My name is Brandon Stanton and I’m a photographer in New York City. As many of you already know, several months ago I was approached by the fashion label DKNY, who offered me $15,000 to purchase 300 of my photographs. I politely refused the offer. But earlier this week, one of my fans discovered that DKNY was using my photographs anyway— in Asia. (Full Story:http://thebea.st/13ijYt6)
As atonement for this infringement, I publicly requested that DKNY donate $100,000 in my name to the YMCA in Bedford-Stuyvesant, Brooklyn, so that underprivileged children could attend summer camp. DKNY responded on Monday with a $25,000 donation.
Over the next three days, my audience stepped in and raised the full $100,000 themselves. Over 3,000 people chipped in, and raised an astonishing $103,710 in 72 hours. (http://bit.ly/YTy4h3)
I have no interest in vilifying DKNY. It is a company composed of thousands of good people. The founder, Donna Karan, is highly respected around the world for both her creativity and philanthropy.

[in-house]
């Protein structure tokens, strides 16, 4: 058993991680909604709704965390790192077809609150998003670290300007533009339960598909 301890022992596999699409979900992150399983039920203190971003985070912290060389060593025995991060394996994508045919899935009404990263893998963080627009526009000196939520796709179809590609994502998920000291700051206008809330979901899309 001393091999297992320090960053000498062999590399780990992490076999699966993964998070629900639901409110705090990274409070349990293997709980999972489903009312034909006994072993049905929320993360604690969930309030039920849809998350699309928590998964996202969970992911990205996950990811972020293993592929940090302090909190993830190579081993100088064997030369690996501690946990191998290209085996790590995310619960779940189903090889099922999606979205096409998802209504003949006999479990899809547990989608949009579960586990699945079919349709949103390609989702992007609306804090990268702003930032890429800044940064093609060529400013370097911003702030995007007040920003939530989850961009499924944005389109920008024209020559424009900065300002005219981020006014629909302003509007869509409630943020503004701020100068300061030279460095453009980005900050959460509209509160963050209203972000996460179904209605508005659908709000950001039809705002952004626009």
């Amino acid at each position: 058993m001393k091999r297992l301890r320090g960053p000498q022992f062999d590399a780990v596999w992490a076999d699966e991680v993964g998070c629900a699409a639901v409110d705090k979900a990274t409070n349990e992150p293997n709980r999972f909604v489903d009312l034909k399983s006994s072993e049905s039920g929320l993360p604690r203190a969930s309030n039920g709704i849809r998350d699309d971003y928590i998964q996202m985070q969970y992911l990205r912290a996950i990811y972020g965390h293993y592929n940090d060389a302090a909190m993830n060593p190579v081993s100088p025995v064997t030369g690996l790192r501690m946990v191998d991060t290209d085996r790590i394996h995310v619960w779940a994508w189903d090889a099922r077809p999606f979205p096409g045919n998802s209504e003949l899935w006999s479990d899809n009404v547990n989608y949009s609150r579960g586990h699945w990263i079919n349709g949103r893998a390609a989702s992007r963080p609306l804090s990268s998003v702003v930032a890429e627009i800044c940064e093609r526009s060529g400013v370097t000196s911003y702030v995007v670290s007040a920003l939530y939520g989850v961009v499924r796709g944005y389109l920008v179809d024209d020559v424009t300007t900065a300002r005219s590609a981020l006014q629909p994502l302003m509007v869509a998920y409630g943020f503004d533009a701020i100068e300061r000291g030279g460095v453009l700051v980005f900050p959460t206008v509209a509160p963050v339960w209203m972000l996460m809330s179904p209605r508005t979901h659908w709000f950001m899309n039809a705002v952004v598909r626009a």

But I would appreciate if you would REBLOG this post, and lend your voice to my request that DKNY raise their donation to match the $103,710 that we raised.
Together, we could create a $208,000 investment in the lives of children in one of New York’s most vital and diverse neighborhoods. Thank you so much.
“The tendency nowadays to wander in wildernesses is delightful to see.
Thousands of tired, nerve-shaken, over-civilized people are beginning to find out that going to the mountains is going home; that wildness is a necessity; and that mountain parks and reservations are useful not only as fountains of timber and irrigating rivers, but as fountains of life.”
~John Muir from The Writings of John Muir
Read more about wilderness in “The Last Quiet Places” with Gordon Hempton
Photo by Jeremy Dunlop / Flickr, cc by-nc-nd 2.0
Abundance. 2013 focus.